I love this time of the year and one of the things that I really like about it is coming across so many young people who are clearly working in their very first summer jobs.
I love their youth, their energy and their enthusiasm (hopefully!) and I wonder about the valuable part that this first job will play in their professional lives.
It makes me reflect on my first job, many moons ago.
Growing up in the north west of Ireland had many advantages, especially during the summer months. We had long days, with lots of tourists milling about and as I remember through my rose tinted glasses, the sun was always shining in Donegal!
Although we always had a lot of fun, we were no strangers to hard work either. That work ethic gave me a real respect for the value of earning a wage.
My parents returned to Ireland from London in the late fifties and opened a small corner shop at the bottom of the main street in a small village called Glenties (this name is derived from the word ‘The Glens’ as it is situated where two glens meet, west of the Bluestack Mountains).
Initially the store sold basic supplies, the necessities, like bread, milk, butter and newspapers.
If you consider their typical customer at that time, it was quite an ambitious plan. Glenties was a very rural town (a population of under 1,000 ) where most of the community baked their own bread, grew their own vegetables and used their cows for milk and butter. People were very self-sufficient.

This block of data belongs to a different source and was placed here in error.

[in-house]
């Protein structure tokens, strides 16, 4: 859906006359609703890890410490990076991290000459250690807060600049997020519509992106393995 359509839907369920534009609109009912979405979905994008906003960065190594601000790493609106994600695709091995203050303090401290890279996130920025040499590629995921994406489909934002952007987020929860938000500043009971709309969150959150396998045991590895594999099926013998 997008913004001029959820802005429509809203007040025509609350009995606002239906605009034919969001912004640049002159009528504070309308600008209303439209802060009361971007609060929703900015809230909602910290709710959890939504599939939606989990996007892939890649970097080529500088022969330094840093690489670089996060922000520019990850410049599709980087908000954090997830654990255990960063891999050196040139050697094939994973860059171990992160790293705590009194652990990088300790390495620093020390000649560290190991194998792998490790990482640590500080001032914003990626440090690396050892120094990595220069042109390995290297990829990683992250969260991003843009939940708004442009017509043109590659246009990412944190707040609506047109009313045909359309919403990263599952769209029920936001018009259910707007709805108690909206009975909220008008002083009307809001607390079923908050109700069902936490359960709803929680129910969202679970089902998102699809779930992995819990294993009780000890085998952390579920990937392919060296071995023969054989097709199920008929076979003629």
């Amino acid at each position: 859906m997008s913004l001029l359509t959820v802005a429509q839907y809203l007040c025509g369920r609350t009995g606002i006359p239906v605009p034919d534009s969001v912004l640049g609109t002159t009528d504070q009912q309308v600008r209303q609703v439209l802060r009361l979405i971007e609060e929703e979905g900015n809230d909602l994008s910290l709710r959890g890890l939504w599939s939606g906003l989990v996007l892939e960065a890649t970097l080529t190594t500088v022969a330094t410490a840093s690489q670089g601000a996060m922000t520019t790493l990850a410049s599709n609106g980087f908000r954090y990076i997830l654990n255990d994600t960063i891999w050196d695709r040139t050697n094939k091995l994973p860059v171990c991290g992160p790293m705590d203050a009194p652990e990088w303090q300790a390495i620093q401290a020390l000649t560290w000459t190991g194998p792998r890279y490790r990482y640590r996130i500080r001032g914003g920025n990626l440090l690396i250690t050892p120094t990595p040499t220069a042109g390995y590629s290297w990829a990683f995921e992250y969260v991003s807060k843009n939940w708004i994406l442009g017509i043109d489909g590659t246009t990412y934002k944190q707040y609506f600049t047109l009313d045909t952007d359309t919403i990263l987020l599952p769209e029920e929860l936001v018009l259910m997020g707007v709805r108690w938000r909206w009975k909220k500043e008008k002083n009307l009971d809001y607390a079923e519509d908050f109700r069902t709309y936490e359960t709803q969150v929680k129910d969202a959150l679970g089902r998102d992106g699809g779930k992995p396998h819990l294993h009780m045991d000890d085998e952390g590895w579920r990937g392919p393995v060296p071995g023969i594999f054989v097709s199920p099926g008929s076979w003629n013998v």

However, the family business grew and thrived.
Both my parents were very innovative and committed to providing excellent customer service. They introduced new product lines, like frozen foods, or what was considered rare fruits back then, such as pears and tangerines. They built a reputation for having really great ice cream and the business grew and from the initial small room to other parts of the house.
During those exciting years with the business growing, my brothers and I chipped in and helped in the shop, after school and in the evening, at weekends and during holiday times.
Being part of the family meant sharing the work load.
This is where we really learned the valuable lesson of working to earn pocket money. We weren’t just given money, we had to earn it. If we spent all our money and wanted to go to the cinema or if we wanted to buy the new Thin Lizzy album and didn’t have any money left, my dad found a job for us in the shop. And there were many of those jobs to choose from!
Back then, eggs came in a large box and had to be packed into smaller, dozen and half dozen cartons. Potatoes came in four and eight stone bags and needed to be packed into smaller size bags.
None of us liked filling out the potatoes. The fear of that foul-smelling potato hidden somewhere in the sack and the horrible sensation when your fingers slid inside that rotten potato…yeuch!
And then there were the customers – as we know only too well these can come in all sorts and sizes and like each of us they all have their own quirks and strange habits.
Each of us served behind the counter and we all had the responsibility of looking after the customers – in a small village we were dependant on a small number of people and it was up to us to make sure that they were happy and kept returning.
While it was tough and every one of us was expected to do their part to look after the family business, these were special, simple days that will warmly stay with me forever.
Learning the value of hard work and the importance of customer service are valuable lessons that have stood to me throughout my career – these apply in my parents little grocery store just the same as they do in a global organisation such as CompTIA.
Thank you mum and dad!
What did you learn from your first job?